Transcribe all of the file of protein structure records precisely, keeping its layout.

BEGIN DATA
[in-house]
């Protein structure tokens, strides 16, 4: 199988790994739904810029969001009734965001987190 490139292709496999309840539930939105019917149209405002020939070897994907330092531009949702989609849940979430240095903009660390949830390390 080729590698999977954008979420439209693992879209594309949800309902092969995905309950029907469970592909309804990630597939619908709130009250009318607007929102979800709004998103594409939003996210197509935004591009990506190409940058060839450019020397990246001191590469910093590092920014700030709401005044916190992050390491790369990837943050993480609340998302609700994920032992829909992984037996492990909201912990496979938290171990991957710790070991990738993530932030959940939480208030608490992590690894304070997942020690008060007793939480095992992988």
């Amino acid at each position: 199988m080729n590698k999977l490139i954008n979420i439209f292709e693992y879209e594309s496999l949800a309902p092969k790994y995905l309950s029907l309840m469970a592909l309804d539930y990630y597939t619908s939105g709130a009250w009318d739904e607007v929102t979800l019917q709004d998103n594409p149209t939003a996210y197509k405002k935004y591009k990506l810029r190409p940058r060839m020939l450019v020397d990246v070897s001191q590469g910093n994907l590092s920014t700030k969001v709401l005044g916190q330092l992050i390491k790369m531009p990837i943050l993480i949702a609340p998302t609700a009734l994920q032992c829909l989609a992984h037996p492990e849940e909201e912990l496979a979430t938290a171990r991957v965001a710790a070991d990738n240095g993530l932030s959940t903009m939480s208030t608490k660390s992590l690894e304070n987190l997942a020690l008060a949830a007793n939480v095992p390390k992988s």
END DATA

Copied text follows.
[in-house]
């Protein structure tokens, strides 16, 4: 199988790994739904810029969001009734965001987190 490139292709496999309840539930939105019917149209405002020939070897994907330092531009949702989609849940979430240095903009660390949830390390 080729590698999977954008979420439209693992879209594309949800309902092969995905309950029907469970592909309804990630597939619908709130009250009318607007929102979800709004998103594409939003996210197509935004591009990506190409940058060839450019020397990246001191590469910093590092920014700030709401005044916190992050390491790369990837943050993480609340998302609700994920032992829909992984037996492990909201912990496979938290171990991957710790070991990738993530932030959940939480208030608490992590690894304070997942020690008060007793939480095992992988």
């Amino acid at each position: 199988m080729n590698k999977l490139i954008n979420i439209f292709e693992y879209e594309s496999l949800a309902p092969k790994y995905l309950s029907l309840m469970a592909l309804d539930y990630y597939t619908s939105g709130a009250w009318d739904e607007v929102t979800l019917q709004d998103n594409p149209t939003a996210y197509k405002k935004y591009k990506l810029r190409p940058r060839m020939l450019v020397d990246v070897s001191q590469g910093n994907l590092s920014t700030k969001v709401l005044g916190q330092l992050i390491k790369m531009p990837i943050l993480i949702a609340p998302t609700a009734l994920q032992c829909l989609a992984h037996p492990e849940e909201e912990l496979a979430t938290a171990r991957v965001a710790a070991d990738n240095g993530l932030s959940t903009m939480s208030t608490k660390s992590l690894e304070n987190l997942a020690l008060a949830a007793n939480v095992p390390k992988s």